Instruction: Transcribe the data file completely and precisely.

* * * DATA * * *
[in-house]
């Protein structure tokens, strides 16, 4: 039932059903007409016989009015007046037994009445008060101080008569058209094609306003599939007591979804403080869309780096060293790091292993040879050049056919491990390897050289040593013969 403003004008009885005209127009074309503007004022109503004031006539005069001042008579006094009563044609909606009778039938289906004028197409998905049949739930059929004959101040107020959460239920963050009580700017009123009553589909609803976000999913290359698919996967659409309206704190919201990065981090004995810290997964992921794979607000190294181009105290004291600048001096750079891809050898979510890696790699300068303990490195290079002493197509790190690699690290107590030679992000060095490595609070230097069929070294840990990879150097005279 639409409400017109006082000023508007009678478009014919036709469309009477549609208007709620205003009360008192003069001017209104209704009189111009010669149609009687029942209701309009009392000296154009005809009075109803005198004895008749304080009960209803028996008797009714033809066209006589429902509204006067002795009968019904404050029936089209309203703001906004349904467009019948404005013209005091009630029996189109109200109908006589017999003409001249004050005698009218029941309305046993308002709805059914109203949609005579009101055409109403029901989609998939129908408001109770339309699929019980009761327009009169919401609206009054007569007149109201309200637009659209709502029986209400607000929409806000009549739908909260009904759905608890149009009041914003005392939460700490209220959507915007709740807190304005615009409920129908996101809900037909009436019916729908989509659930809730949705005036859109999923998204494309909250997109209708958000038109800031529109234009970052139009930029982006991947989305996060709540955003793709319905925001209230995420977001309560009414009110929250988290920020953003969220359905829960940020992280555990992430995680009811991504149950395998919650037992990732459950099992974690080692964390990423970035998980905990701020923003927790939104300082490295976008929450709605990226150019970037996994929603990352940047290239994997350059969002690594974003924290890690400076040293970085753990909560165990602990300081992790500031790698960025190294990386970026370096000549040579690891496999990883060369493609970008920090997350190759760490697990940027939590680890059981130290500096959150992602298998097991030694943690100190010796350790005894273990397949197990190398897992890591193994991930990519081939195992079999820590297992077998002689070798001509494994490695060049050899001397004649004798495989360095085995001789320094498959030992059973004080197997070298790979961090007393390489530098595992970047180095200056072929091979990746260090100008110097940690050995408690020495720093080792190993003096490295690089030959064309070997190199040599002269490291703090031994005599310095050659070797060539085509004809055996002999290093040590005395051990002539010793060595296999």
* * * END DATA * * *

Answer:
[in-house]
């Protein structure tokens, strides 16, 4: 039932059903007409016989009015007046037994009445008060101080008569058209094609306003599939007591979804403080869309780096060293790091292993040879050049056919491990390897050289040593013969 403003004008009885005209127009074309503007004022109503004031006539005069001042008579006094009563044609909606009778039938289906004028197409998905049949739930059929004959101040107020959460239920963050009580700017009123009553589909609803976000999913290359698919996967659409309206704190919201990065981090004995810290997964992921794979607000190294181009105290004291600048001096750079891809050898979510890696790699300068303990490195290079002493197509790190690699690290107590030679992000060095490595609070230097069929070294840990990879150097005279 639409409400017109006082000023508007009678478009014919036709469309009477549609208007709620205003009360008192003069001017209104209704009189111009010669149609009687029942209701309009009392000296154009005809009075109803005198004895008749304080009960209803028996008797009714033809066209006589429902509204006067002795009968019904404050029936089209309203703001906004349904467009019948404005013209005091009630029996189109109200109908006589017999003409001249004050005698009218029941309305046993308002709805059914109203949609005579009101055409109403029901989609998939129908408001109770339309699929019980009761327009009169919401609206009054007569007149109201309200637009659209709502029986209400607000929409806000009549739908909260009904759905608890149009009041914003005392939460700490209220959507915007709740807190304005615009409920129908996101809900037909009436019916729908989509659930809730949705005036859109999923998204494309909250997109209708958000038109800031529109234009970052139009930029982006991947989305996060709540955003793709319905925001209230995420977001309560009414009110929250988290920020953003969220359905829960940020992280555990992430995680009811991504149950395998919650037992990732459950099992974690080692964390990423970035998980905990701020923003927790939104300082490295976008929450709605990226150019970037996994929603990352940047290239994997350059969002690594974003924290890690400076040293970085753990909560165990602990300081992790500031790698960025190294990386970026370096000549040579690891496999990883060369493609970008920090997350190759760490697990940027939590680890059981130290500096959150992602298998097991030694943690100190010796350790005894273990397949197990190398897992890591193994991930990519081939195992079999820590297992077998002689070798001509494994490695060049050899001397004649004798495989360095085995001789320094498959030992059973004080197997070298790979961090007393390489530098595992970047180095200056072929091979990746260090100008110097940690050995408690020495720093080792190993003096490295690089030959064309070997190199040599002269490291703090031994005599310095050659070797060539085509004809055996002999290093040590005395051990002539010793060595296999």